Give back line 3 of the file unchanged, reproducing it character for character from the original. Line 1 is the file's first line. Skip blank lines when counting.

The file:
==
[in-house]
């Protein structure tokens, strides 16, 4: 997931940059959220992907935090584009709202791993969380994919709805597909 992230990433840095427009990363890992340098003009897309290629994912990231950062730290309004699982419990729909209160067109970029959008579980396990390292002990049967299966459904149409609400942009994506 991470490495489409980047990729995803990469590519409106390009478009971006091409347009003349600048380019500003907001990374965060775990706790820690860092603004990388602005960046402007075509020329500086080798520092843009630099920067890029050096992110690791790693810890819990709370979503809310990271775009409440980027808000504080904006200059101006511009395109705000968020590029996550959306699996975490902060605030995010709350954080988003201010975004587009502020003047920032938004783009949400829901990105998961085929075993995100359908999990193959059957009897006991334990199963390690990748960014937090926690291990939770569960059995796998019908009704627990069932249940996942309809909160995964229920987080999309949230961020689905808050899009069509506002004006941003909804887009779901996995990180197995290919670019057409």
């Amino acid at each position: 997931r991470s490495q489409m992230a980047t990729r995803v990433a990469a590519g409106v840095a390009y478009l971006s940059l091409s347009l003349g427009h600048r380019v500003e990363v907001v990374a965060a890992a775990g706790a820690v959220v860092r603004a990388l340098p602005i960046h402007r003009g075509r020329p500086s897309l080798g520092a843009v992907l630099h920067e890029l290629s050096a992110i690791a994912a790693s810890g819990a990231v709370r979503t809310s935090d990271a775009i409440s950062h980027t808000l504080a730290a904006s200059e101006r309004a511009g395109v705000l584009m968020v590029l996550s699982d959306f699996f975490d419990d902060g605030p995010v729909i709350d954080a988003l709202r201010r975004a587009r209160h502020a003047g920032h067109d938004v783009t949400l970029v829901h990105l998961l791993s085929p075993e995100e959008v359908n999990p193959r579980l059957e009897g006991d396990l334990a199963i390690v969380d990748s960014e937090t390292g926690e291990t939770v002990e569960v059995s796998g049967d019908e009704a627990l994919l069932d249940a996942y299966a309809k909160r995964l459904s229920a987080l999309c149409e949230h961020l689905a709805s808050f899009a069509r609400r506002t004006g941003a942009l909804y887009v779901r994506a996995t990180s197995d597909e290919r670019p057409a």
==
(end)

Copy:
């Amino acid at each position: 997931r991470s490495q489409m992230a980047t990729r995803v990433a990469a590519g409106v840095a390009y478009l971006s940059l091409s347009l003349g427009h600048r380019v500003e990363v907001v990374a965060a890992a775990g706790a820690v959220v860092r603004a990388l340098p602005i960046h402007r003009g075509r020329p500086s897309l080798g520092a843009v992907l630099h920067e890029l290629s050096a992110i690791a994912a790693s810890g819990a990231v709370r979503t809310s935090d990271a775009i409440s950062h980027t808000l504080a730290a904006s200059e101006r309004a511009g395109v705000l584009m968020v590029l996550s699982d959306f699996f975490d419990d902060g605030p995010v729909i709350d954080a988003l709202r201010r975004a587009r209160h502020a003047g920032h067109d938004v783009t949400l970029v829901h990105l998961l791993s085929p075993e995100e959008v359908n999990p193959r579980l059957e009897g006991d396990l334990a199963i390690v969380d990748s960014e937090t390292g926690e291990t939770v002990e569960v059995s796998g049967d019908e009704a627990l994919l069932d249940a996942y299966a309809k909160r995964l459904s229920a987080l999309c149409e949230h961020l689905a709805s808050f899009a069509r609400r506002t004006g941003a942009l909804y887009v779901r994506a996995t990180s197995d597909e290919r670019p057409a």